While Dave got some much-needed rest early this morning, his host in Baton Rouge gave us a sense of the situation at the airport. "The skies are always filled with helicopters and airplanes... It is a ballet in the sky," he says, with Angel Flight America alone flying over 1,000 missions in the past week or so.

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Saturday, September 10, 2005

FEMA rules interfered with evacuation attempt?

Dave is frustrated by a story he heard about an aborted attempt by Angel Flight to rescue 80 nursing home patients from Baton Rouge the Friday after the hurricane.

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Editor's Note: We have not been able to confirm this report but will continue to check with sources.

Dave arrives in Louisiana on first mission

Dave recounts a beautiful flight over Colorado on his way to Angel Flight's headquarters in Texas. Once there he receives his first mission: Take a young woman back to Baton Rouge to reunite with her family. He's spending the night in the capitol of Louisiana at the home of another Angel Flight pilot.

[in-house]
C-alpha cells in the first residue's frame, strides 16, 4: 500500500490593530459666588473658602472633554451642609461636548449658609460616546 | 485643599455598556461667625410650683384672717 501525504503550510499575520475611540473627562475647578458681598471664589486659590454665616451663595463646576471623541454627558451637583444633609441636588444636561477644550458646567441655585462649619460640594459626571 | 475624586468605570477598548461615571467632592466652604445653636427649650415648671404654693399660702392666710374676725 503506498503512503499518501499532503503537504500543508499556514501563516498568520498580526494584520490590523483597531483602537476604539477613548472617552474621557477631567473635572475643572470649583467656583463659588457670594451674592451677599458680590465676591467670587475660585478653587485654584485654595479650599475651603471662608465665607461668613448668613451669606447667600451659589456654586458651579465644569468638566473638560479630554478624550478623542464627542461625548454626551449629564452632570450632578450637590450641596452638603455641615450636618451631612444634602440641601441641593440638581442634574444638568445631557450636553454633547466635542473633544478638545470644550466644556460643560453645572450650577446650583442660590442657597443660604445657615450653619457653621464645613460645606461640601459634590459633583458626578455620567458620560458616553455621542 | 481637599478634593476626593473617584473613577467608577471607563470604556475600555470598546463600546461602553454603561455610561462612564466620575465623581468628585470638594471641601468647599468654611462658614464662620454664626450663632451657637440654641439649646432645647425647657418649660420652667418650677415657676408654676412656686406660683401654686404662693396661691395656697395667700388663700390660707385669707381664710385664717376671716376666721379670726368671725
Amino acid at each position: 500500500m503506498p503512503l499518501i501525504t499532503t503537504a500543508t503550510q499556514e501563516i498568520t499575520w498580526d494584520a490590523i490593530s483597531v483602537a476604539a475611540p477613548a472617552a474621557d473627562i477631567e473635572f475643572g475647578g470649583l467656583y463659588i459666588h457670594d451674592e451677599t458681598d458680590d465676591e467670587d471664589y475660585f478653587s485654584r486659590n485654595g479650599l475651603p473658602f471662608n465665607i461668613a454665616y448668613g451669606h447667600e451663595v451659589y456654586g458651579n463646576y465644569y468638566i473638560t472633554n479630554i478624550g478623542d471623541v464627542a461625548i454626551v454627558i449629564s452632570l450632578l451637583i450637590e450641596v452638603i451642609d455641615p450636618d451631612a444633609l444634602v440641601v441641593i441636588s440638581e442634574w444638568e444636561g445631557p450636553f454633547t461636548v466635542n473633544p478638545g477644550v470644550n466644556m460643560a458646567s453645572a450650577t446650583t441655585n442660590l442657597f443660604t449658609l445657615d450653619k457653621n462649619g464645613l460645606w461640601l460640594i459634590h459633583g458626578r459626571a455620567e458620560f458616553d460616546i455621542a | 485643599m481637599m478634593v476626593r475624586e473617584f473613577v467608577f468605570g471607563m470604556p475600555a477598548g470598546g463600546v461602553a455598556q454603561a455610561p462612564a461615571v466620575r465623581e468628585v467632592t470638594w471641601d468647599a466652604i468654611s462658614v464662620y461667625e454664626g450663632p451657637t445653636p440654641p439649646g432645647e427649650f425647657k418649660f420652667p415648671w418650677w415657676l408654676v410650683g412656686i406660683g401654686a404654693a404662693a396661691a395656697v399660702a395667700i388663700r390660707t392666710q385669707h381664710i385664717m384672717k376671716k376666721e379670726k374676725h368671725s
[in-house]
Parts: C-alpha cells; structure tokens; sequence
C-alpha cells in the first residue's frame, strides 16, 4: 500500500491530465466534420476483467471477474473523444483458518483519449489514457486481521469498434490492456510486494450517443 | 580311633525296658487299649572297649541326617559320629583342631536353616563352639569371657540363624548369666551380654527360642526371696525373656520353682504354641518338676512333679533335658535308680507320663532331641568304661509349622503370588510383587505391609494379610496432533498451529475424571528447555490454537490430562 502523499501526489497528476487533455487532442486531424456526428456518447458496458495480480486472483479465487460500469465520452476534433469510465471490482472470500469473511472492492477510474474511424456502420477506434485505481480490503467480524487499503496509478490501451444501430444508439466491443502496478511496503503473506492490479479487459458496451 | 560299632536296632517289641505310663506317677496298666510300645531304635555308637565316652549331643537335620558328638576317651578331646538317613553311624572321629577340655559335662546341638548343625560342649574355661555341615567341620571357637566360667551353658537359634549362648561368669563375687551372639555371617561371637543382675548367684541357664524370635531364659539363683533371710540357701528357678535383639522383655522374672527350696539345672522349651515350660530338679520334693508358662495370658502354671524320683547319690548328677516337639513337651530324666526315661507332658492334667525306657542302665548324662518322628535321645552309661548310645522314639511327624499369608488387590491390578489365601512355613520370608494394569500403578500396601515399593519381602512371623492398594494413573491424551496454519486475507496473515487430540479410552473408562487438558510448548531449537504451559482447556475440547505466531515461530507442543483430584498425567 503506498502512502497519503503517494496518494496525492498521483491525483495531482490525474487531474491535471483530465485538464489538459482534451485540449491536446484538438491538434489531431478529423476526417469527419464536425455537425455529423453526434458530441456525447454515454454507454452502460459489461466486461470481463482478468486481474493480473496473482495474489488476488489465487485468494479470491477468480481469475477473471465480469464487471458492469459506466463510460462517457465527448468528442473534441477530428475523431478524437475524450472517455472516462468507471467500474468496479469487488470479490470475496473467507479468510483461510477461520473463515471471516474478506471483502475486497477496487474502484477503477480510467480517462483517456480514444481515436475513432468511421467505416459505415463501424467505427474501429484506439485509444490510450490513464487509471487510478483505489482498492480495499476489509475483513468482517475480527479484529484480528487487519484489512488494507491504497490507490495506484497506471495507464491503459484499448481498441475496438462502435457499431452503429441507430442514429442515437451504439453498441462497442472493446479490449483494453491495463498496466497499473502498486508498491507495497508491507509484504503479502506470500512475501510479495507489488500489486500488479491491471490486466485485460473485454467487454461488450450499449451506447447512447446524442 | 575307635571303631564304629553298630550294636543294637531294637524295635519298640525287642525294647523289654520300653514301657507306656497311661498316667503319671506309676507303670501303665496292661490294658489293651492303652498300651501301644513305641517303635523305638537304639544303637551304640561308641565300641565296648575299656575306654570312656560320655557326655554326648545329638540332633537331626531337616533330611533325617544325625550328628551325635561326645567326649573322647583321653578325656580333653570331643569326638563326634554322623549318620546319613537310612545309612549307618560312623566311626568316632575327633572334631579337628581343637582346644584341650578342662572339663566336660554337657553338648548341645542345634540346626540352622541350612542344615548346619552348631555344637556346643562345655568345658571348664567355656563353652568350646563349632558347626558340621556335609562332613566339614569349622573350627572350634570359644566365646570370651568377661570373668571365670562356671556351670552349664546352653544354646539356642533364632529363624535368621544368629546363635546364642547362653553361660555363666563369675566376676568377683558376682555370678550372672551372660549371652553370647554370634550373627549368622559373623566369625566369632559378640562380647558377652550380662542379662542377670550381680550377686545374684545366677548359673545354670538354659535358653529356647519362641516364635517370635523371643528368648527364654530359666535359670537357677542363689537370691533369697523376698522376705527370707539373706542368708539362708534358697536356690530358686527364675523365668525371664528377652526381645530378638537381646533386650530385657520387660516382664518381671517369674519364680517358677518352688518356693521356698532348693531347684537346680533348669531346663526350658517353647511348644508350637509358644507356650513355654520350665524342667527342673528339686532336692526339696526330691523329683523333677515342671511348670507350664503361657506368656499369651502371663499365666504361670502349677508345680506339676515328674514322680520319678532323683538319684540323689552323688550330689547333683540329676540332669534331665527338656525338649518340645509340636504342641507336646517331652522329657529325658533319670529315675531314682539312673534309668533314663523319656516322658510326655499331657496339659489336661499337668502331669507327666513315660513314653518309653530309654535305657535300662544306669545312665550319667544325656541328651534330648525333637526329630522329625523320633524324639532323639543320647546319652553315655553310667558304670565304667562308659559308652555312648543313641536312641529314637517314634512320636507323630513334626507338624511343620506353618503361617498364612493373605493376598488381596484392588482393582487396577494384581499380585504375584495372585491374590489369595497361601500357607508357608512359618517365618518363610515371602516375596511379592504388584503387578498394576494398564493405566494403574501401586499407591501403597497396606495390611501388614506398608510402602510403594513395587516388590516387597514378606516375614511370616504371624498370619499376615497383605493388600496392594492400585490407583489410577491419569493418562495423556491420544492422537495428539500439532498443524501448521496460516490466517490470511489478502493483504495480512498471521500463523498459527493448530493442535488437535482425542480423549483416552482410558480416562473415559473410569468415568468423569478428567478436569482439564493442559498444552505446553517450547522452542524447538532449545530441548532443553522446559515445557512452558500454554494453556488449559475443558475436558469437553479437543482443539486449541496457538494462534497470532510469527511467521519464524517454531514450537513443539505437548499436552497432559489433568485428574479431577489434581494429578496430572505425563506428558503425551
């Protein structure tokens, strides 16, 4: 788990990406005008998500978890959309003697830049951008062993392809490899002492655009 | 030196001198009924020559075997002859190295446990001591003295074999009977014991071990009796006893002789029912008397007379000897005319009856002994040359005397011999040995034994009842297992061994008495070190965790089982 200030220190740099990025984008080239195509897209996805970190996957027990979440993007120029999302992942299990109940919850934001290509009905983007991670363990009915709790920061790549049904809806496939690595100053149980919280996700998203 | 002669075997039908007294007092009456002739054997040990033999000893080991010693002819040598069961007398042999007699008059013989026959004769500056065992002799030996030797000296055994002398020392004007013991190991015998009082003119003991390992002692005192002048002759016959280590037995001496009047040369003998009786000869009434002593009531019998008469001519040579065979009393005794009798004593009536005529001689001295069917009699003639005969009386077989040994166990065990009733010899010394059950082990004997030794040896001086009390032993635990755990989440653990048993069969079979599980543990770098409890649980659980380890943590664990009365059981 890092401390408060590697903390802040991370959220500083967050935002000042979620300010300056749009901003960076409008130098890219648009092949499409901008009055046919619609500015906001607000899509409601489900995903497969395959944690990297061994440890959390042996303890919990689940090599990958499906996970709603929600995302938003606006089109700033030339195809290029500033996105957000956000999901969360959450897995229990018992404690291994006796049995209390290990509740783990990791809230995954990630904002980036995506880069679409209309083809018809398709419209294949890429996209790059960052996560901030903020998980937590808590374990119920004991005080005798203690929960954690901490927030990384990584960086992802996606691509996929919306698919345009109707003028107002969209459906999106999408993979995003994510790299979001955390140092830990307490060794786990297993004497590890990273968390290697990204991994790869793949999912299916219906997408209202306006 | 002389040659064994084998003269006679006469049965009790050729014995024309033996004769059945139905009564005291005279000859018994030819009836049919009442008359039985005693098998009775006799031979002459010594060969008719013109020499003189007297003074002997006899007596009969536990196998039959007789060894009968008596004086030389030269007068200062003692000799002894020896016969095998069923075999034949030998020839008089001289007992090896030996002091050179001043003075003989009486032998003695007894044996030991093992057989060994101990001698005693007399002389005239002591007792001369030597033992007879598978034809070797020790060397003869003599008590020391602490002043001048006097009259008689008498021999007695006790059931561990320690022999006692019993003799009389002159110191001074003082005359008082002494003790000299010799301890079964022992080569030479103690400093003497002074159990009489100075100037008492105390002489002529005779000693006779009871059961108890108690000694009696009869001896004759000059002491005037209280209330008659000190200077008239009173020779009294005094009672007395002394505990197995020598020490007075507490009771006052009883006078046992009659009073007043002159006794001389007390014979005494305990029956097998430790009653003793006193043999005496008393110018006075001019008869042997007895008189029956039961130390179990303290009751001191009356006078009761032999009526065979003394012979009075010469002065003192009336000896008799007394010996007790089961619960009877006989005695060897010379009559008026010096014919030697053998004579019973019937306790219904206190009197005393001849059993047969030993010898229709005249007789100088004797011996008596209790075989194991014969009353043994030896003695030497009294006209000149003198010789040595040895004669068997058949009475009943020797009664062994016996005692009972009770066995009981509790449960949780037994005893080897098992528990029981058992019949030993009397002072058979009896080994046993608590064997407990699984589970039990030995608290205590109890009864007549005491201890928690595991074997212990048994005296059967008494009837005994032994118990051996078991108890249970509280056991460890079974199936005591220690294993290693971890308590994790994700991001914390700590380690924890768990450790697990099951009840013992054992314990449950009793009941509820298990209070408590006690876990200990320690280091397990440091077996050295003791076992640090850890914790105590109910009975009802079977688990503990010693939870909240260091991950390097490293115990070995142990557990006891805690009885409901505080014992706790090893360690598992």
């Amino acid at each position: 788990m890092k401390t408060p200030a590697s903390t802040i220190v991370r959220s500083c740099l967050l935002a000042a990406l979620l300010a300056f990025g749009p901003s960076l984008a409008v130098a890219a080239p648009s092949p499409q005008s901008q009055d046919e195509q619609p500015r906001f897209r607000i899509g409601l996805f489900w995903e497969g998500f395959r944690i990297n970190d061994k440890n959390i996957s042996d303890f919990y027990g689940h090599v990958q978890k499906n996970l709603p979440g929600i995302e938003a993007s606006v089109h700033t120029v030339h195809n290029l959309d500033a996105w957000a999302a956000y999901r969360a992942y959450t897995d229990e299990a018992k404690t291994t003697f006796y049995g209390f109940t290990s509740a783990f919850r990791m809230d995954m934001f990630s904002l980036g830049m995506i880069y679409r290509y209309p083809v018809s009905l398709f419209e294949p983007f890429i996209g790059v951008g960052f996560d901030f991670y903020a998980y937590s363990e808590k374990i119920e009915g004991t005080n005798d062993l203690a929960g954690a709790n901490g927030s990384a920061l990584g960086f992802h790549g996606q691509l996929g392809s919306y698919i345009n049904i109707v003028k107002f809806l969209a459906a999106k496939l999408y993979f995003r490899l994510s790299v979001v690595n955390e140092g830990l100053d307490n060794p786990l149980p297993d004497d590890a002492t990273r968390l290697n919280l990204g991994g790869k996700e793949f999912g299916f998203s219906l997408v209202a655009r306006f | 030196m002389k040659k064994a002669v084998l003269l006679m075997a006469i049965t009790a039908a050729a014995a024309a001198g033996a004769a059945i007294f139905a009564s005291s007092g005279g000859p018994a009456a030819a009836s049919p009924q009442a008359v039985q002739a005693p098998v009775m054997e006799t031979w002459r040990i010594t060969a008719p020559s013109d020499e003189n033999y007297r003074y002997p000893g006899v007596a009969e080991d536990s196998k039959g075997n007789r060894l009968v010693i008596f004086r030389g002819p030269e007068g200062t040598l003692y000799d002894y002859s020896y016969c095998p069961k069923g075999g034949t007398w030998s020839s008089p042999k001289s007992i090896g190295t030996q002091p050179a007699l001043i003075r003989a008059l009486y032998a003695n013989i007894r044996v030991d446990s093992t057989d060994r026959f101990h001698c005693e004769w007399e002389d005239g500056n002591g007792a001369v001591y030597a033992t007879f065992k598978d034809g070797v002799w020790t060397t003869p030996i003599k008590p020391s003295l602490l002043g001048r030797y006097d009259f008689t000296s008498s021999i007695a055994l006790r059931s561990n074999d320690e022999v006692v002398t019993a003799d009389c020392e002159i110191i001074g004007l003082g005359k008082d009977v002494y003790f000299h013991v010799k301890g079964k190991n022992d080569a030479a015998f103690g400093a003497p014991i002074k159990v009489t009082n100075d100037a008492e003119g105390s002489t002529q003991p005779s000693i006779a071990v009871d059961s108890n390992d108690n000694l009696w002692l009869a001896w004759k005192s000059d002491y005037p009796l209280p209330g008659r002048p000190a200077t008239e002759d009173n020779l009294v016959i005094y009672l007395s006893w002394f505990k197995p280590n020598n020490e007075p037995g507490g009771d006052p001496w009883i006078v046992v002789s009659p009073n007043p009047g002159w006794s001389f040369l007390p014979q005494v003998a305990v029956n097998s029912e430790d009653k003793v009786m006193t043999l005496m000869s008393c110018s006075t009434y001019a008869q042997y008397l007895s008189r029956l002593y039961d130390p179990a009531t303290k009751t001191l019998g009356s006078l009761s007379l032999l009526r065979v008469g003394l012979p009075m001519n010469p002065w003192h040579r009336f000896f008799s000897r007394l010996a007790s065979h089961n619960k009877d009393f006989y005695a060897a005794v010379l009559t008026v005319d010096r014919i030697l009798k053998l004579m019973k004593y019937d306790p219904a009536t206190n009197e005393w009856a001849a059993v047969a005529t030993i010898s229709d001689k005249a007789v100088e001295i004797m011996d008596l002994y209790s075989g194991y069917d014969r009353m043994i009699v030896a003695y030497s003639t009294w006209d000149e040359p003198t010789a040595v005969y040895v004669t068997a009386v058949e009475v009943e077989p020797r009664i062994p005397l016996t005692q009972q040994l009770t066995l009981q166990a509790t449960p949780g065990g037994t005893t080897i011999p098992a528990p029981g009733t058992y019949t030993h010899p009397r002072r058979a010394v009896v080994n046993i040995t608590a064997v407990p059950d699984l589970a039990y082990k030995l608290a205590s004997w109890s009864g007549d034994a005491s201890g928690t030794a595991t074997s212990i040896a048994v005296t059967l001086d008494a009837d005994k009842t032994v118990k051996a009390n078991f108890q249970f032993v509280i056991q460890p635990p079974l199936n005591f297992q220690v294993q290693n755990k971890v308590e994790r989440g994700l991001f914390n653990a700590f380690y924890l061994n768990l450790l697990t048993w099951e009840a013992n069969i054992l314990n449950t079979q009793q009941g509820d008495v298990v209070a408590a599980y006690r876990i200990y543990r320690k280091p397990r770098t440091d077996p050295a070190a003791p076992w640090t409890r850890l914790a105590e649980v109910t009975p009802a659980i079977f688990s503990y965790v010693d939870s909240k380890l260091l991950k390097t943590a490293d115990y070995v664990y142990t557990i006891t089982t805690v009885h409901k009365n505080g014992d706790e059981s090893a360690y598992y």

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Friday, September 09, 2005

Dave is optimistic again after getting a late call from our local Salvation Army office today. They asked for his help in coordinating their workers' arrival in Texas tomorrow.

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Waiting for clear weather in Colorado

Dave left San Joaquin County early this morning headed for Texas. He only got as far as Colorado but has already found plenty of helping hands on his journey.

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"Homeland Security at its finest."-- Dave

Dave received the following email before leaving for Texas. For him it was another example of the frustrations he has faced in trying to get off the ground and help Katrina's victims.